Webb, Jessica. “Shadowboxer”, Bold Strokes Books, 2018.
Between Past and Present
Jordan McAddie has not had it easy. She went through a tough childhood and then had a career as a boxer. She is a loner simply because she does not think that she has anything to offer in a relationship. She really wants to make a difference with youth so she becomes a social worker and helps street kids find their way. But then someone is targeting her kids and luring them to an underground political group whose actions protests are becoming increasingly more provocative and dangerous.
Ali Clarke, Jordan’s first love and first broken heart, walks back into her life and becomes involved with the youth boxing program and Jordan becomes torn between past and present. More than anything, she is dedicated to keeping her kids safe but once again she finds herself fighting her old fear that she would never be good enough. At the same time, she wants to believe that there might be a chance of a future with Ali.
Jordan has used her winnings from her boxing career to start and run a boxing gym for kids who are in and out of the system. However, when a corporate wants to invest in something that reflects social responsibility, her gym is chosen as the recipient. It just so happens that the person representing the company is Ali. Suddenly, a strange and unusual symbol starts makes an appearance and it seems to involve the kids that come to Jordan’s gym.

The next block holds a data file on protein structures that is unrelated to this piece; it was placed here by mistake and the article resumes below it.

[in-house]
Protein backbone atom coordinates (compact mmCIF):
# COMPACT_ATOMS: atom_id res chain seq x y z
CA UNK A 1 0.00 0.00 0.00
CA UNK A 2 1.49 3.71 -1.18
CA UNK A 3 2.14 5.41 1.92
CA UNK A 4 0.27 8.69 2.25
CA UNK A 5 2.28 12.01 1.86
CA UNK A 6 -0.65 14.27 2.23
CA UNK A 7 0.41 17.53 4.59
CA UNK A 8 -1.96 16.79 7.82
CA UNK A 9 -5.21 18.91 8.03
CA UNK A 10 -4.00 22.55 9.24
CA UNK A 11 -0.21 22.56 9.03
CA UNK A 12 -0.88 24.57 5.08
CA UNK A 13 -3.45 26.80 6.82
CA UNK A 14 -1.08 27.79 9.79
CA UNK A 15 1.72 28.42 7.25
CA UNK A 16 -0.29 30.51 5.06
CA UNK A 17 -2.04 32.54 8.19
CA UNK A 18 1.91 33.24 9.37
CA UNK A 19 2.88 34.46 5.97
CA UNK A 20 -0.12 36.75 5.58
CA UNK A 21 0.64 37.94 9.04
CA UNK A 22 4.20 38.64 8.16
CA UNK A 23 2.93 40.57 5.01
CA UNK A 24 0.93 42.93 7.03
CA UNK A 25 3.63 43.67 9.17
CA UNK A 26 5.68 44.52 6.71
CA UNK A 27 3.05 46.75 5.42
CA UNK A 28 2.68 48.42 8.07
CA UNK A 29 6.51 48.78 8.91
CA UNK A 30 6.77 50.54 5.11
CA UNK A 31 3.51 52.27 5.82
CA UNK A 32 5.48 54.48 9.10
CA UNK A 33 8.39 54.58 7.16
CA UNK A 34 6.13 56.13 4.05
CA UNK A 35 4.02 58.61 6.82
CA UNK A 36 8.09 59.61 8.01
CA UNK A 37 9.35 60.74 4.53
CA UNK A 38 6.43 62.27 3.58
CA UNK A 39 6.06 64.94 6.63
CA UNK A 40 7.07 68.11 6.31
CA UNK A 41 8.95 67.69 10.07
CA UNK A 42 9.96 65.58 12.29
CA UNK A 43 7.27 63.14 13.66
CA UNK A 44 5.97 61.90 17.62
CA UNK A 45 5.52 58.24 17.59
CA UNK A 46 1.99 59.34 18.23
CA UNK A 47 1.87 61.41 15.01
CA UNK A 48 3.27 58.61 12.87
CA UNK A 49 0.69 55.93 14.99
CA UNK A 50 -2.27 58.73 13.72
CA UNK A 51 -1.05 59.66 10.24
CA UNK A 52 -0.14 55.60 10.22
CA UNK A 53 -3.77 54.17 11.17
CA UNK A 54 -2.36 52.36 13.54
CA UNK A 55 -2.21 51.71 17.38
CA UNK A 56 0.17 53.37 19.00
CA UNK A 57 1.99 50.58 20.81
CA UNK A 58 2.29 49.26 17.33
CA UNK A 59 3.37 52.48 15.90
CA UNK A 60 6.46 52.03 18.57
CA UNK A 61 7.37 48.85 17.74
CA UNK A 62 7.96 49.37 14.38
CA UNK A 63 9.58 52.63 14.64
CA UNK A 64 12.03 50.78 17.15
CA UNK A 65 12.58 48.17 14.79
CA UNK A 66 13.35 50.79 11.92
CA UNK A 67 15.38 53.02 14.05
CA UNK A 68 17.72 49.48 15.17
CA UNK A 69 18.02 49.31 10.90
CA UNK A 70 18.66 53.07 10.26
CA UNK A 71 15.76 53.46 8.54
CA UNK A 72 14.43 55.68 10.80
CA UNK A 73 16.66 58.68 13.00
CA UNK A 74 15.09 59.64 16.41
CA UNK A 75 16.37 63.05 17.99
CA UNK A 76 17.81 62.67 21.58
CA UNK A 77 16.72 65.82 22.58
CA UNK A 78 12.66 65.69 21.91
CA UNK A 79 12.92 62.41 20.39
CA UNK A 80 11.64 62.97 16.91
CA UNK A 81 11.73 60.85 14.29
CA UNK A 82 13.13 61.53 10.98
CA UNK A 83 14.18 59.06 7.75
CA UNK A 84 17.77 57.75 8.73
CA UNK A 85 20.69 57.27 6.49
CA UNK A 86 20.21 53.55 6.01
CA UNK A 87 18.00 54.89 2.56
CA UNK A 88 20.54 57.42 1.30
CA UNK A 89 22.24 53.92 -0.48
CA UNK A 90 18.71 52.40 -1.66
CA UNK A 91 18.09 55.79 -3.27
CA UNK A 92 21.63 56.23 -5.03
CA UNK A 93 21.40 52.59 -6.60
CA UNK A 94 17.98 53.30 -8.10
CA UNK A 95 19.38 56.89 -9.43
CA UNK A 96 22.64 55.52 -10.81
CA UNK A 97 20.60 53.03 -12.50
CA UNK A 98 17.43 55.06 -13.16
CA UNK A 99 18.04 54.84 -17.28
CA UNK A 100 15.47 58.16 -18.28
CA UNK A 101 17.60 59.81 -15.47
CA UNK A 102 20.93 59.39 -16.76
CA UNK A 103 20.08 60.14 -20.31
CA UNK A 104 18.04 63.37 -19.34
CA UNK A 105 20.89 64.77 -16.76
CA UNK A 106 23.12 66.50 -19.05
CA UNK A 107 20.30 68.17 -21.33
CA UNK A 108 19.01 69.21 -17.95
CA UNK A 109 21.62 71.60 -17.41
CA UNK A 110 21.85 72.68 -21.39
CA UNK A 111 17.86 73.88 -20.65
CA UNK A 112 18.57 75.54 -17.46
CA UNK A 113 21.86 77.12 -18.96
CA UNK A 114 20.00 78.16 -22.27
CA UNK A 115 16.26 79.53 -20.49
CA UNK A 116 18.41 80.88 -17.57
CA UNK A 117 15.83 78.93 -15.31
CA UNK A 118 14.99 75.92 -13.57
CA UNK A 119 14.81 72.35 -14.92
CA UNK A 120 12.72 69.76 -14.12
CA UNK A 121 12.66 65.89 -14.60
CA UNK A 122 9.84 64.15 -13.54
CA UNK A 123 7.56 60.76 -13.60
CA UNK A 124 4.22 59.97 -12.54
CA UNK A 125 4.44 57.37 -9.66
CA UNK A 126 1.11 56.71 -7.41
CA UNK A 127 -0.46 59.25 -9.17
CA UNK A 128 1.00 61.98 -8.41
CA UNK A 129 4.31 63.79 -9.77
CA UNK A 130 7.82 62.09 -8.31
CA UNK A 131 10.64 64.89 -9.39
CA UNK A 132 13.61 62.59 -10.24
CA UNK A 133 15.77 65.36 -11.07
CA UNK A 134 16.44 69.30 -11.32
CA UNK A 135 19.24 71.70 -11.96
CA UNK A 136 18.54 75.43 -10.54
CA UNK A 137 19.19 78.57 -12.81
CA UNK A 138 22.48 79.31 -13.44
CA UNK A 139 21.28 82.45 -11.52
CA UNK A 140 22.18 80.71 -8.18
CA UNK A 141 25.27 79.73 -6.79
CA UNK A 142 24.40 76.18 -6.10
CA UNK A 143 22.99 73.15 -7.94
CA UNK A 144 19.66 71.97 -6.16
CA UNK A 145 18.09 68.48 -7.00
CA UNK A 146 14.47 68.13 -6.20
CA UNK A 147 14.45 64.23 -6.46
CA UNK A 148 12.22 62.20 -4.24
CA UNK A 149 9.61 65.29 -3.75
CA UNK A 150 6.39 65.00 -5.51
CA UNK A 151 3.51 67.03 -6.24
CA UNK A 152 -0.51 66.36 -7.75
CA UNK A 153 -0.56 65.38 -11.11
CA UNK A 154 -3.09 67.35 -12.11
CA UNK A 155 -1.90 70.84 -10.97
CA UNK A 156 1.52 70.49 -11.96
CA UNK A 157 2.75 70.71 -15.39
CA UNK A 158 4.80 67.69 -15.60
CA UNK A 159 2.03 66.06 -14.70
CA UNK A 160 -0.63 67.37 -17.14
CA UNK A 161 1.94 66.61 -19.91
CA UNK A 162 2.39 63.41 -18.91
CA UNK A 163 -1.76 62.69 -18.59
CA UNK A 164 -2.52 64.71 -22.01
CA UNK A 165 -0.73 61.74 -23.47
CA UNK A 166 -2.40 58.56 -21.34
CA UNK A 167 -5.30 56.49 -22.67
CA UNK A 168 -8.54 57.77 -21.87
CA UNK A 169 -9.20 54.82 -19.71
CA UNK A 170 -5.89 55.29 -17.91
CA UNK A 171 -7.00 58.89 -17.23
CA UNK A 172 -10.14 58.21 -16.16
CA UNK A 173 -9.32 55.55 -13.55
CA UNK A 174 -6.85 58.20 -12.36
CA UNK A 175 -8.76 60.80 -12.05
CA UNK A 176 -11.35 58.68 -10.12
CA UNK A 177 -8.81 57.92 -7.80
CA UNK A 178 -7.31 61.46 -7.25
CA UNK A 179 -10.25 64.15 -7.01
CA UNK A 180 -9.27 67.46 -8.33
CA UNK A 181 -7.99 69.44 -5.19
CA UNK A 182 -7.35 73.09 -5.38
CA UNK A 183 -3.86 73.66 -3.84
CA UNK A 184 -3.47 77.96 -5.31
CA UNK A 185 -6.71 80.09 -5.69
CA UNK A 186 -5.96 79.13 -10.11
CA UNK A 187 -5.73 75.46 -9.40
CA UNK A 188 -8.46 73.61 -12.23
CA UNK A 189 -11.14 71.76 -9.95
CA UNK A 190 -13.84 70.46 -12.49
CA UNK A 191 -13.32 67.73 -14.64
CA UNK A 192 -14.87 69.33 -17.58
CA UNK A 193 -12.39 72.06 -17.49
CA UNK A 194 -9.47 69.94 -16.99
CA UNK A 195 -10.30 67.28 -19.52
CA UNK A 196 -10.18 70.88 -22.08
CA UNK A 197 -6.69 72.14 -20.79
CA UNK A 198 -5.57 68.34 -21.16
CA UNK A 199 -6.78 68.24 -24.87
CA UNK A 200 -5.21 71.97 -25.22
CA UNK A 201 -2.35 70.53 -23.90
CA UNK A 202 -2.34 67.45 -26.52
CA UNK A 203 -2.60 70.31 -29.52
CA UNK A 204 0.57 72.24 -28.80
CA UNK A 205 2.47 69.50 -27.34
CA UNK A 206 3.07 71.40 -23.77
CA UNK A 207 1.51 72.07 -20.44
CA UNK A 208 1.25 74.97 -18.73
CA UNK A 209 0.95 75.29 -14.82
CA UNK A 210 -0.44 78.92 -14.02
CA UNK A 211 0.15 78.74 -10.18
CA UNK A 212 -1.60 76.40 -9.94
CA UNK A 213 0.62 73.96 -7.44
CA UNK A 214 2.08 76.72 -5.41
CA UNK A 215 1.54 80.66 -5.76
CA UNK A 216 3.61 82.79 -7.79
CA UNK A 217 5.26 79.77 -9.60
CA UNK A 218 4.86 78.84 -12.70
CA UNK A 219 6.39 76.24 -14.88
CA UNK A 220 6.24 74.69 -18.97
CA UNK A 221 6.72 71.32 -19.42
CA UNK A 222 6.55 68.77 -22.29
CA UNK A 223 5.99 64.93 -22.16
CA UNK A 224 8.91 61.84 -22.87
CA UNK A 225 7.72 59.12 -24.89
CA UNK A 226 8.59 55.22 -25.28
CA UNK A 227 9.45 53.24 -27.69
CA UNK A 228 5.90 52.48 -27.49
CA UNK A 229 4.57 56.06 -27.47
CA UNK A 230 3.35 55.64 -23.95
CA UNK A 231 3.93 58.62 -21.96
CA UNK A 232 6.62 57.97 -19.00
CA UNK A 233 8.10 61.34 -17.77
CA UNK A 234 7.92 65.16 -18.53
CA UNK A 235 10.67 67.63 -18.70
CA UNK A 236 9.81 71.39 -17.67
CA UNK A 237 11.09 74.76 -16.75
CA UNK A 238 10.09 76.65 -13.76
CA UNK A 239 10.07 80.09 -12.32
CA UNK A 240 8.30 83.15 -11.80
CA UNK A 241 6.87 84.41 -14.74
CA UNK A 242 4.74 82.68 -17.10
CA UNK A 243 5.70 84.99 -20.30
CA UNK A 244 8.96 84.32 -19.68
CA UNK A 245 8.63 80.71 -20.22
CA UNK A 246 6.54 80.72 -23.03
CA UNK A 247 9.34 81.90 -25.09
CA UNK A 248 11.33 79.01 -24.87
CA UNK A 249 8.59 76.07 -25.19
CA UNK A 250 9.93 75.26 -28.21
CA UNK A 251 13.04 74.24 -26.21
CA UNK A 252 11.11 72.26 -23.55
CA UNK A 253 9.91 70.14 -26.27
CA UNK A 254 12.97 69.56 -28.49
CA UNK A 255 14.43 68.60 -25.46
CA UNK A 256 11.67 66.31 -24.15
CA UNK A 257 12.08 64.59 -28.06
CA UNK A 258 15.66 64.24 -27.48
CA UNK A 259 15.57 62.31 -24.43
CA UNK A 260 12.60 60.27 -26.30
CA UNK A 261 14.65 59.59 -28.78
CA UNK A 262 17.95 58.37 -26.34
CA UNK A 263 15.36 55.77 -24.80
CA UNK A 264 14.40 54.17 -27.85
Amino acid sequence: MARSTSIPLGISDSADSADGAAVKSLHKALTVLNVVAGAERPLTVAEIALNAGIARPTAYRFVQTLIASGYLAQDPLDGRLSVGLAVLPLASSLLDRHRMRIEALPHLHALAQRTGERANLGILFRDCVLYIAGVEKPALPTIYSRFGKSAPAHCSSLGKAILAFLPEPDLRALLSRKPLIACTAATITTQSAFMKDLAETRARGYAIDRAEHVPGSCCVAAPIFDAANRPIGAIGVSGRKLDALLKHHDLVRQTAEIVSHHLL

Jordan is a well-drawn and powerful character in this story and everything revolves around her. Do not let the title fool you. Jordan was once a boxer but this story takes place after that career ended and is really about social workers and the work that they do. (Hopefully they work harder than the supposed social worker I have helping me with housing here).
The major characters in the book are a cross-section of what one might find in the world of social work. Helen is a militant social worker who harbors ill feelings for those who waste the resources she has to offer. There is Rachel, a cop who often has to find a delicate balance between the duties of her job and helping out the kids who can’t find their places in society and there is Madi, a survivor of the system who is fighting to find her place.
This could have been a very heavy story and we all know how depressing it is to read about kids who need help. Jessica Webb chooses a different way of writing and it is effective and filled with hope.